“His brother’s a commodore. Perhaps that’s where he got the notion. At any rate,” he added, sobering, “he never did distribute the funds. Worse—he began withholding the soldiers’ pay. Paying later and later, stopping pay for petty offenses, claiming that the pay chest hadn’t been delivered—when several men had seen it unloaded from the coach with their own eyes.

“Bad enough—but the soldiers were still being fed and clothed adequately. But then he went too far.”

Siverly began to steal from the commissary, diverting quantities of supplies and selling them privately.

“I had my suspicions,” Carruthers explained, “but no proof. I’d begun to watch him, though—and he knew I was watching him, so he trod carefully for a bit. But he couldn’t resist the rifles.”

A shipment of a dozen new rifles, vastly superior to the ordinary Brown Bess musket, and very rare in the army.

“I think it must have been a clerical oversight that sent them to us in the first place. We hadn’t any riflemen, and there was no real need for them. That’s probably what made Siverly think he could get away with it.”

But he hadn’t. Two private soldiers had unloaded the box and, curious at the weight, had opened it. Excited word had spread—and excitement had turned to disgruntled surprise when, instead of new rifles, muskets showing considerable wear were later distributed. The talk—already angry—had escalated.

“Egged on by a hogshead of rum we confiscated from a tavern in Levi,” Carruthers said with a sigh. “They drank all night—it was January; the nights are damned long in January here—and made up their minds to go and find the rifles. Which they did—under the floor in Siverly’s quarters.”

“And where was Siverly?”

“In his quarters. He was rather badly used, I’m afraid.” A muscle by Carruthers’s mouth twitched. “Escaped through a window, though, and made his way through the snow to the next garrison. It was twenty miles. Lost a couple of toes to frostbite but survived.”

“Too bad.”

“Yes, it was.” The muscle twitched again.

“What happened to the mutineers?”

Carruthers blew out his cheeks, shaking his head.

“Deserted, most of them. Two were caught and hanged pretty promptly; three more rounded up later; they’re in prison here.”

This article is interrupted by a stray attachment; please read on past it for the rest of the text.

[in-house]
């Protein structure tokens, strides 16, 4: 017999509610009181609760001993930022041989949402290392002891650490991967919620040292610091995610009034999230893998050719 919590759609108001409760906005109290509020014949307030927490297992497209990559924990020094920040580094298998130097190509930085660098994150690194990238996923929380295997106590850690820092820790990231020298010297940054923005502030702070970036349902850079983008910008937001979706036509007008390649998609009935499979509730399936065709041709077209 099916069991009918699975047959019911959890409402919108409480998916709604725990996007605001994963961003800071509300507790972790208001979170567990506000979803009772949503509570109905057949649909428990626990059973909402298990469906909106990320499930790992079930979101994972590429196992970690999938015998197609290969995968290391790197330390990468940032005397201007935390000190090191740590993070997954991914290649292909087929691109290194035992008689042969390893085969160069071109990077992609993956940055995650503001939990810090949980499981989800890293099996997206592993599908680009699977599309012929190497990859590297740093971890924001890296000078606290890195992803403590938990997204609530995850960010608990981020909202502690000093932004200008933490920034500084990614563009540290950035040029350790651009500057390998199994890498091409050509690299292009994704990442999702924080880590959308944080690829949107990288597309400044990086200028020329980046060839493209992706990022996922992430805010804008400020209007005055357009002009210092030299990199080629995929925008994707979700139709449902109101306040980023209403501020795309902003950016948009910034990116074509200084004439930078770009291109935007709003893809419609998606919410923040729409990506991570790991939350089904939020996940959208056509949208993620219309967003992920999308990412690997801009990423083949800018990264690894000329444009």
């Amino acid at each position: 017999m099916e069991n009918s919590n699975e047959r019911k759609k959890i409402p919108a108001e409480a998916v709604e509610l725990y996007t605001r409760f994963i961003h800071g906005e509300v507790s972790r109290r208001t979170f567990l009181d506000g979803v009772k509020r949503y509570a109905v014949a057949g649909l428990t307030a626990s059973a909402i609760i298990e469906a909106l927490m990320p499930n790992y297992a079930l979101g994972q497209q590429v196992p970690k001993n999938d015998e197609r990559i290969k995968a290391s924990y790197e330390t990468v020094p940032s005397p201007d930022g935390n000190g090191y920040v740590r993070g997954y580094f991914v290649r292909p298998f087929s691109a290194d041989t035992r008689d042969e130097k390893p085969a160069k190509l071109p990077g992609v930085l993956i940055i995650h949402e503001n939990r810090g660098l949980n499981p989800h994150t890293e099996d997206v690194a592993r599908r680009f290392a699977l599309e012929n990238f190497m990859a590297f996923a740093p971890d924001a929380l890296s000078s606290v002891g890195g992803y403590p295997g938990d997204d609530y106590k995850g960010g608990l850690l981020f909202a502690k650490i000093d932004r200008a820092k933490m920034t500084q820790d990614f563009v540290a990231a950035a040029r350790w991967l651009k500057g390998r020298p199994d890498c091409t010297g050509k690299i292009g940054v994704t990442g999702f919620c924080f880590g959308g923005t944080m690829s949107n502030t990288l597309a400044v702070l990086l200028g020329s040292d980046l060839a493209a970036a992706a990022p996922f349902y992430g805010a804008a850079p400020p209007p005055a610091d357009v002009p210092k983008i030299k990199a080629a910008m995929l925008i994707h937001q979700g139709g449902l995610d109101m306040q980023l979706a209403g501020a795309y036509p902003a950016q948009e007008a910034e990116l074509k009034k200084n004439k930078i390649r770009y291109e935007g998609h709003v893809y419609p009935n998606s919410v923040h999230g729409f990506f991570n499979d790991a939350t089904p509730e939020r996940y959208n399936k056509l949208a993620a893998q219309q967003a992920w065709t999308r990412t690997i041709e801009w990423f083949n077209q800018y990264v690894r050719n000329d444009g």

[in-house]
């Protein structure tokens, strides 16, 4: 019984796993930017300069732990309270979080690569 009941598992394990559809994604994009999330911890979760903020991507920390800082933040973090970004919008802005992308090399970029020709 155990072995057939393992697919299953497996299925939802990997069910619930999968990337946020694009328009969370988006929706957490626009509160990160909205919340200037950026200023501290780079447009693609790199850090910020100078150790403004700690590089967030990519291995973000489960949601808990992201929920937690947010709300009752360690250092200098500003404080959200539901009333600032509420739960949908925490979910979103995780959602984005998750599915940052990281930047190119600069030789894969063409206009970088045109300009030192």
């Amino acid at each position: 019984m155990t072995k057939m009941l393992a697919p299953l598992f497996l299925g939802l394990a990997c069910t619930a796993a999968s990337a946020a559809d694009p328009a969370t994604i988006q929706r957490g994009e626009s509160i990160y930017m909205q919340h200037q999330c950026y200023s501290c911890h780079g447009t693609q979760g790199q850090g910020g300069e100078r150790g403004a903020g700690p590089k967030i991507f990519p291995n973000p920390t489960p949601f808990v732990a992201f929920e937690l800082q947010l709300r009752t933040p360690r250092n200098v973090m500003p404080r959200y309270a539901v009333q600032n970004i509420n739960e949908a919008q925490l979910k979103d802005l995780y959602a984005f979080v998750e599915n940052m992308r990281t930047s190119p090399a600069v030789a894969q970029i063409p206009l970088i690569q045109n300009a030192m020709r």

“And you—”

“And I.” Carruthers nodded. “I was Siverly’s company adjutant. I didn’t know about the mutiny—one of the ensigns ran to fetch me when the men started to move toward Siverly’s quarters—but I did arrive before they’d finished.”

“Not a great deal you could do under those circumstances, was there?”

“I didn’t try,” Carruthers said bluntly.

“I see,” Grey said.

“Do you?” Carruthers gave him a crooked smile.

“Certainly. I take it Siverly is still in the army and still holds a command? Yes, of course. He might have been furious enough to prefer the original charge against you, but you know as well as I do that, under normal circumstances, the matter would likely have been dropped as soon as the general facts were known. You insisted on a court-martial, didn’t you? So that you can make what you know public.” Given Carruthers’s state of health, the knowledge that he risked a long imprisonment if convicted apparently didn’t trouble him.

The smile straightened and became genuine.

“I knew I chose the right man,” Carruthers said.

“I am exceeding flattered,” Grey said dryly. “Why me, though?”

Carruthers had laid aside his papers and now rocked back a little on the cot, hands linked around one knee.

“Why you, John?” The smile had vanished, and Carruthers’s gray eyes were level on his. “You know what we do. Our business is chaos, death, destruction. But you know why we do it, too.”

“Oh? Perhaps you’d have the goodness to tell me, then. I’ve always wondered.”

Humor lighted Charlie’s eyes, but he spoke seriously.

“Someone has to keep order, John. Soldiers fight for all kinds of reasons, most of them ignoble. You and your brother, though—” He broke off, shaking his head. Grey saw that his hair was streaked with gray, though he knew Carruthers was no older than himself.

“The world is chaos and death and destruction. But people like you—you don’t stand for that. If there is any order in the world, any peace—it’s because of you, John, and those very few like you.”

Grey felt he should say something but was at a loss as to what that might be. Carruthers rose and came to Grey, putting a hand—the left—on his shoulder, the other gently against his face.

“What is it the Bible says?” Carruthers said quietly. “Blessed are they who hunger and thirst for justice, for they shall be satisfied? I hunger, John,” he whispered. “And you thirst. You won’t fail me.” The fingers of Charlie’s secret moved on his skin, a plea, a caress.

The custom of the army is that a court-martial be presided over by a senior officer and such a number of other officers as he shall think fit to serve as council, these being generally four in number, but can be more but not generally less than three. The person accused shall have the right to call witnesses in his support, and the council shall question these, as well as any other persons whom they may wish, and shall thus determine the circumstances and, if conviction ensue, the sentence to be imposed.

That rather vague statement was evidently all that existed in terms of written definition and directive regarding the operations of courts-martial—or was all that Hal had turned up for him in the brief period prior to his departure. There were no formal laws governing such courts, nor did the law of the land apply to them. In short, the army was—as always, Grey thought—a law unto itself.